In our post dated December 7, 2012, Provincial Clean-up Orders Can be Stayed and Compromised in Canadian Insolvencies, we discussed the decision of the Supreme Court of Canada in Newfoundland and Labrador v. AbitibiBowater Inc. (Abitibi).
That case decided that provincial environmental clean-up orders may be “claims” that can be stayed and compromised in a corporate insolvency under the federal Companies’ Creditors Arrangement Act (CCAA).
To qualify for such treatment, the court said, there must be sufficient certainty that the enforcing regulatory body will ultimately perform remediation work and assert a monetary claim; there was sufficient certainty in Abitibi.
Since then Ontario’s Court of Appeal has applied that test in two cases: Re Nortel Networks Corporation (2013 ONCA 599) (Nortel) and Re Northstar Aerospace Inc (2013 ONCA 600) (Northstar) to reach differing conclusions.
Speaking for the court in Nortel, Juriansz J.A. set out the following prerequisite
Ongoing environmental remediation obligations may be reduced to monetary claims that can be compromised in CCAA proceedings only where the province has performed the remediation work and advances a claim for reimbursement, or where the obligation may be considered a contingent or future claim because it is “sufficiently certain” that the province will do the work and then seek reimbursement.
In Northstar and for one of the five Nortel properties, the court found that it was sufficiently certain that the Ministry of the Environment (MOE) would carry out the company’s remediation obligations and seek reimbursement. Accordingly, the MOE orders were compromisable as a claim under the CCAA process.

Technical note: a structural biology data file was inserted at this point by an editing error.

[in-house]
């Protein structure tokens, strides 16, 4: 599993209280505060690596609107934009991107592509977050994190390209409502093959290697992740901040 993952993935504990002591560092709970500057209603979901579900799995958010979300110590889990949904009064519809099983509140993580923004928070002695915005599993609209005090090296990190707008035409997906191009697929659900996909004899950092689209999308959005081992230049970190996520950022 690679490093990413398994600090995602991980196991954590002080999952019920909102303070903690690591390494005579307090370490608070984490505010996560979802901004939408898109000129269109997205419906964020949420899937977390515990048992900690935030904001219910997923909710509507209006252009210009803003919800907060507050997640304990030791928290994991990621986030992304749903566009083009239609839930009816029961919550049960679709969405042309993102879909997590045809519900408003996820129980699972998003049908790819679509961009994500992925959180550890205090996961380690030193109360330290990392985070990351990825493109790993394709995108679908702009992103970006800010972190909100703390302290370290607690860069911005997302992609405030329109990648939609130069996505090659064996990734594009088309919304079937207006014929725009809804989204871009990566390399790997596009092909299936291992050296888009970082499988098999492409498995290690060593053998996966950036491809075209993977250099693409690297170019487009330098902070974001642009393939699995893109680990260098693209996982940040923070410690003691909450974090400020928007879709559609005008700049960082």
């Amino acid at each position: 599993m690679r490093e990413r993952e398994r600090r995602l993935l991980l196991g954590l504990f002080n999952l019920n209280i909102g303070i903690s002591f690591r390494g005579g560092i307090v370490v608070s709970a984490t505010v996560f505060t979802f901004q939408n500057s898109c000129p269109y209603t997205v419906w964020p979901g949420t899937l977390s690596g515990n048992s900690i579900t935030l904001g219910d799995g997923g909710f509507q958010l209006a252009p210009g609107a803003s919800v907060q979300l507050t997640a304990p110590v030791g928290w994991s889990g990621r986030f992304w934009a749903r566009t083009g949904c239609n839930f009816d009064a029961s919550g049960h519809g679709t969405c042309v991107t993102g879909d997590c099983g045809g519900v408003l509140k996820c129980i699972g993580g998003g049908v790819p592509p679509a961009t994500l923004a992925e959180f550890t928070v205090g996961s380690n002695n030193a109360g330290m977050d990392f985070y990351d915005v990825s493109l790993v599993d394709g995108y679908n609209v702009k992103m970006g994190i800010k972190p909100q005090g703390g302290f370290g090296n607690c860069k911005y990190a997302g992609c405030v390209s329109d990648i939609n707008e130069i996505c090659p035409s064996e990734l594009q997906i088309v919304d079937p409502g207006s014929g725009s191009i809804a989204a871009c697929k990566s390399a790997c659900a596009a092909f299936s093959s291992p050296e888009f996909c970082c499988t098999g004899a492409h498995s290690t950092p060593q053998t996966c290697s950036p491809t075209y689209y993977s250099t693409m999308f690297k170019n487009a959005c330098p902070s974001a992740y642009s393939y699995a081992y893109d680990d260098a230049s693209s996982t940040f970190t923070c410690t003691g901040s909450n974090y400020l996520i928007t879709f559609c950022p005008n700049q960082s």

In Nortel, the court concluded it was not certain that the MOE would undertake the company’s cleanup obligations and seek reimbursement for the remaining four properties. The MOE’s orders were not reduced to compromisable CCAA monetary claims.
Some will view a test that is based on when and if the MOE decides to carry out remediation work, a “stroke of the pen” risk. The MOE may well have some latitude to manage the timing of its decision and so to protect its order from the insolvency process.
Not only does this prejudice other creditors, it may also prejudice the timely protection of the environment by deterring the MOE from carrying out remediation promptly.
In Nortel, the existence of other parties against whom the MOE could make orders was a key factor in the court’s decision that the orders were not compromisable monetary claims.
In Northstar, however, in reaching its decision that the MOE’s order was a compromisable monetary claim, the court chose to ignore the MOE’s then unresolved enforcement action against the Northstar directors and officers.
That enforcement action and its recent settlement are discussed below but it is difficult to see why the prospect of successful enforcement action against directors and officers could not be a consideration for a court in determining this question in the future
We argued at the time of the Abitibi decision that “provinces would take another long hard look at their powers to pursue shareholders, directors and officers of insolvent companies.”
Nearly a year later that prediction has been borne out in the form of MOE clean-up orders against directors and officers of insolvent companies.
The recent settlement of an appeal before the Ontario Environmental Review Tribunal, Baker v MOE (Case Nos: 12-158 to 12-169) (Baker) is a case in point.
In Baker, a Director of the MOE issued an order in 2012 (Order) to former directors and officers of Northstar Aerospace (Canada) Inc. (Northstar Canada), and its American parent company, Northstar Aerospace Inc. (Northstar Inc.).